Risk-Based Monitoring

Inject Remote Risk Assessment to Optimize Clinical Trial Outcomes

Risk-Based Monitoring

$1,995.00

This study explores RBM strategies and their impact on the clinical landscape. This study’s exhaustive metrics include data benchmarks and recommendations from life science industry leaders on establishing an RBM team; planning for RBM-related costs, selecting the right tools and allocating resources; and preparing for and implementing an RBM strategy. Throughout the report, data are broken down by company size and type (top 10, top 50, small pharma and medical device, contract research organizations and academia) and region in which a team operates (US, Europe and Asia).

  • Description
  • Additional information

REPORT HIGHLIGHTS

Preclinical development marks one of the early-stage product development stages. Strategic alignment of early-stage product development teams can ease the burden of successful investigational products’ transition as they move into early clinical stages. More importantly, preclinical operations set the tone for the efficacy of companies’ broader R&D functions.

Early-Stage Product Development: Strengthen R&D Outcomes with Robust Preclinical Structures and Resources

  • Publication Date: October 2014
  • Pages: 339
  • Chapters: 4
  • Metrics: 500+
  • Charts/Graphics: 280+
Report Features

Interviewed CROs and pharma executives caution teams, before they overhaul pre-established clinical structures, to examine how existing staff may contribute to RBM strategies. This report focuses on the structures and staffing roles that companies leverage when conducting risk-based monitoring activities. It also shows how teams that currently lack centralized risk assessment structures may be able to leverage the combined expertise of statisticians, data monitors and drug safety personnel, in conjunction with CRAs, to carry out RBM strategies — rather than add an entirely new function. Read this report to learn how key technology — including electronic data capture (EDC) and clinical trial management systems — improves overall monitoring accuracy and efficiency.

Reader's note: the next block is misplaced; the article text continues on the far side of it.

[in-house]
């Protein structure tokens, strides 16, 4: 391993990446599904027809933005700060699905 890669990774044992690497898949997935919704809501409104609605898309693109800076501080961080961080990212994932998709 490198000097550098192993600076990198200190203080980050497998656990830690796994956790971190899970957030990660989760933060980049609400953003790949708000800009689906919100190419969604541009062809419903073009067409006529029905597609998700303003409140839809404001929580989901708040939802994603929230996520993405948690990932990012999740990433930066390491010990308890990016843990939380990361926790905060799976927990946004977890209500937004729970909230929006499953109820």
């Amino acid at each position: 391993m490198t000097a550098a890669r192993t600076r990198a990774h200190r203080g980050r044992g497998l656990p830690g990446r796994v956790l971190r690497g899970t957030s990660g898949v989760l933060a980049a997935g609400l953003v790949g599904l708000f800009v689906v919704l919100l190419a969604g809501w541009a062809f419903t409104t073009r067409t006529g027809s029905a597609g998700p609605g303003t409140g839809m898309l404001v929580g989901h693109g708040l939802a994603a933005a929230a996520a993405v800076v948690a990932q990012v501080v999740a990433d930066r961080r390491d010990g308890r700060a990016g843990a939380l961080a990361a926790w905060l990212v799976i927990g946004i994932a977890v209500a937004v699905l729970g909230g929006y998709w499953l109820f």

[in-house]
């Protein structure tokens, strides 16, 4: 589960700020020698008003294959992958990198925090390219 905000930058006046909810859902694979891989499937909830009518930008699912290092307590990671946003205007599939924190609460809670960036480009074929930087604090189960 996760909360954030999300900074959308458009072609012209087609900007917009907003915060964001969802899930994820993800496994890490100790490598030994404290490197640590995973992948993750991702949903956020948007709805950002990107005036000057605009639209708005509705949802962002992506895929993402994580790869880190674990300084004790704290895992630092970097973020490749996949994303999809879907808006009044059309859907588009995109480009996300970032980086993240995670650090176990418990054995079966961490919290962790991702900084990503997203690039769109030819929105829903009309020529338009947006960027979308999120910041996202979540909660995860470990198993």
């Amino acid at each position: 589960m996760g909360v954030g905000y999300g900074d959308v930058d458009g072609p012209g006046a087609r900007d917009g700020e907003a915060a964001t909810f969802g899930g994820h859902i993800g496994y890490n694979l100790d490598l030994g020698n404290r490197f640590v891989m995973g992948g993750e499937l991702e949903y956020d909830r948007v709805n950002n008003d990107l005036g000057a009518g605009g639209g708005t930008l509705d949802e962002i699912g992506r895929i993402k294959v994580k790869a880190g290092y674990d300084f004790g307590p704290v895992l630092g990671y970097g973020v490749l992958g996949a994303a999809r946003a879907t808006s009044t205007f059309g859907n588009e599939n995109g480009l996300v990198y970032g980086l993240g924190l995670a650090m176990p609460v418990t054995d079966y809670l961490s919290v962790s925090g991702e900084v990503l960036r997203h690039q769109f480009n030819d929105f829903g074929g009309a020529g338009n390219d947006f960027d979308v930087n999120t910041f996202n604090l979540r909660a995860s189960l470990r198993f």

Reason to Buy

This report details the overall value of risk-based monitoring in clinical trials. Data show RBM spending and outsourcing across pharmaceutical and device companies as well as contract research organizations in three regions of operations (US, EU and Asia). Further research highlights companies’ technology and data usage during RBM trials. To maximize clinical opportunities, life science organizations must cultivate thorough RBM strategies. Strategies are often adapted to meet individual trial needs that vary by development phase and product indication. The study examines the usage and types of risk-based monitoring used across specific company types and therapeutic areas. Planning is critical when establishing effective risk-based monitoring strategies. The report’s data examine when sponsor companies and CRO teams begin creating RBM strategies and which factors most impact their decisions. Finally, research highlights key RBM activities that teams must undertake, including site management, source data verification and risk evaluation.

Target Audience

Executives (VPs, directors, managers) of clinical operations, quality assurance, scientific affairs, medical affairs, research and development will benefit from the benchmarks and best practices in this study. Other related roles that will find this study beneficial include:
– Clinical research associates (CRAs)
– Clinical trial staff
– Lead investigators
– Data analysts / biostatisticians
– Drug safety

Related functions include:
– Clinical operations
– Clinical development
– Risk assessment
– Clinical research associates / trial monitors
– Data managers
– Quality assurance
– Pharmacovigilance
– Medical affairs
– Scientific affairs

Chapter Example

Site monitoring schedules are a key consideration for life science companies’ clinical trials. Regardless of clinical development phase or therapeutic area, the level of planned site visitation can potentially expedite or delay trial progress. Traditionally, trial sponsors visit clinical sites every four to eight weeks. In-person site visits help sponsors identify any issues that may arise, including protocol miscommunications and patient safety concerns. Historically, the more often companies conduct site visits, the more likely all clinically facing teams are to be up-to-date on trial challenges and the better positioned sponsors’ clinical staff are to resolve them quickly.

The downside to in-person site monitoring strategies is that this practice may not always be the most efficient in terms of the return it generates. Despite companies’ dedication to performing in-person visits to prevent data errors, Applied Clinical Trials estimates that in-person clinical site visits actually account for less than 3% of the data changes incurred post-monitoring visit. Moreover, this practice can be costly in terms of companies’ limited budgetary and staffing resources. According to a recently published article in Perspectives in Clinical Research, clinical site monitoring accounts for up to 30% of companies’ total clinical trial cost.